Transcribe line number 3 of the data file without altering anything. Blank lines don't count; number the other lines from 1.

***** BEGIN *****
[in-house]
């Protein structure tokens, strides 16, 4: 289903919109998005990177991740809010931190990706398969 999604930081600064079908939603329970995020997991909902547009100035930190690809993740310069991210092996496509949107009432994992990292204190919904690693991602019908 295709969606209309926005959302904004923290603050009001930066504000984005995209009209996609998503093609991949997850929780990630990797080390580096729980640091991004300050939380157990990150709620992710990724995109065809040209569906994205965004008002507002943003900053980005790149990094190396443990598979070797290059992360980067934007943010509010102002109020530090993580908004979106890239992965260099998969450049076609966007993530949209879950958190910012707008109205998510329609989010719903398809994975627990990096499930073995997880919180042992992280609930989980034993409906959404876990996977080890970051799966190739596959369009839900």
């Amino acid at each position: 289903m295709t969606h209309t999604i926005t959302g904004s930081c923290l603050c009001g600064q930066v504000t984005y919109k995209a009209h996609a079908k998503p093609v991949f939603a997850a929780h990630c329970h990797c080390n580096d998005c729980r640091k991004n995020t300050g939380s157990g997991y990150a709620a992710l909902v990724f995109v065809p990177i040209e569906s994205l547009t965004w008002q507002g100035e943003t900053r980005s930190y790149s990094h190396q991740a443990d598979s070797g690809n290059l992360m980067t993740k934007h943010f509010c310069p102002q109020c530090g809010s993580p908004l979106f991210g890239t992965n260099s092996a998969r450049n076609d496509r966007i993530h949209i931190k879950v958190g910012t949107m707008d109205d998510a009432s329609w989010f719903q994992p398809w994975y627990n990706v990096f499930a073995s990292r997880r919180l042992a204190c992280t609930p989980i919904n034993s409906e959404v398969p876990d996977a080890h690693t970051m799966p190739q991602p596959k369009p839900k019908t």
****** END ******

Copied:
């Amino acid at each position: 289903m295709t969606h209309t999604i926005t959302g904004s930081c923290l603050c009001g600064q930066v504000t984005y919109k995209a009209h996609a079908k998503p093609v991949f939603a997850a929780h990630c329970h990797c080390n580096d998005c729980r640091k991004n995020t300050g939380s157990g997991y990150a709620a992710l909902v990724f995109v065809p990177i040209e569906s994205l547009t965004w008002q507002g100035e943003t900053r980005s930190y790149s990094h190396q991740a443990d598979s070797g690809n290059l992360m980067t993740k934007h943010f509010c310069p102002q109020c530090g809010s993580p908004l979106f991210g890239t992965n260099s092996a998969r450049n076609d496509r966007i993530h949209i931190k879950v958190g910012t949107m707008d109205d998510a009432s329609w989010f719903q994992p398809w994975y627990n990706v990096f499930a073995s990292r997880r919180l042992a204190c992280t609930p989980i919904n034993s409906e959404v398969p876990d996977a080890h690693t970051m799966p190739q991602p596959k369009p839900k019908t």